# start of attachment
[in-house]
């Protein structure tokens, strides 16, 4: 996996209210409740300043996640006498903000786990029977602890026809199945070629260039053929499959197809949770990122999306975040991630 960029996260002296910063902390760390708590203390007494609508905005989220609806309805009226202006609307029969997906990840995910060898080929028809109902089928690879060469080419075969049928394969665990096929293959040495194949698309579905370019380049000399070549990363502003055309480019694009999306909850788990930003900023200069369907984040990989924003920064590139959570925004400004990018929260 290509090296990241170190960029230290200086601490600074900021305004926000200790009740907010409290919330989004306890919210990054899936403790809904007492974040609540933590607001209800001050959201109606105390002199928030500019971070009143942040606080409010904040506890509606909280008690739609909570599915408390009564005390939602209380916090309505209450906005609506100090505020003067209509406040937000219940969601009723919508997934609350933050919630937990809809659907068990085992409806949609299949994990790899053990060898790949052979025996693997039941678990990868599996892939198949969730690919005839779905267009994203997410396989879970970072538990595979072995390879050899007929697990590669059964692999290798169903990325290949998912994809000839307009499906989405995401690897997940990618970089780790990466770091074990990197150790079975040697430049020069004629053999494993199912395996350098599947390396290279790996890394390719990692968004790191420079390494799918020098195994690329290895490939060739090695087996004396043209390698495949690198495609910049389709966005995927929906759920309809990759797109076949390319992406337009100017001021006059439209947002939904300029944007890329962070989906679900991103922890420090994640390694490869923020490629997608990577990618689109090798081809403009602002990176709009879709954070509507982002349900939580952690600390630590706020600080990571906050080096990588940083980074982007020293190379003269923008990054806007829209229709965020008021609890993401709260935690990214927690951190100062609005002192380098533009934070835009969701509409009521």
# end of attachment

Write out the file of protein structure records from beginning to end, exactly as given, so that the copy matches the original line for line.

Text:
[in-house]
């Protein structure tokens, strides 16, 4: 996996209210409740300043996640006498903000786990029977602890026809199945070629260039053929499959197809949770990122999306975040991630 960029996260002296910063902390760390708590203390007494609508905005989220609806309805009226202006609307029969997906990840995910060898080929028809109902089928690879060469080419075969049928394969665990096929293959040495194949698309579905370019380049000399070549990363502003055309480019694009999306909850788990930003900023200069369907984040990989924003920064590139959570925004400004990018929260 290509090296990241170190960029230290200086601490600074900021305004926000200790009740907010409290919330989004306890919210990054899936403790809904007492974040609540933590607001209800001050959201109606105390002199928030500019971070009143942040606080409010904040506890509606909280008690739609909570599915408390009564005390939602209380916090309505209450906005609506100090505020003067209509406040937000219940969601009723919508997934609350933050919630937990809809659907068990085992409806949609299949994990790899053990060898790949052979025996693997039941678990990868599996892939198949969730690919005839779905267009994203997410396989879970970072538990595979072995390879050899007929697990590669059964692999290798169903990325290949998912994809000839307009499906989405995401690897997940990618970089780790990466770091074990990197150790079975040697430049020069004629053999494993199912395996350098599947390396290279790996890394390719990692968004790191420079390494799918020098195994690329290895490939060739090695087996004396043209390698495949690198495609910049389709966005995927929906759920309809990759797109076949390319992406337009100017001021006059439209947002939904300029944007890329962070989906679900991103922890420090994640390694490869923020490629997608990577990618689109090798081809403009602002990176709009879709954070509507982002349900939580952690600390630590706020600080990571906050080096990588940083980074982007020293190379003269923008990054806007829209229709965020008021609890993401709260935690990214927690951190100062609005002192380098533009934070835009969701509409009521």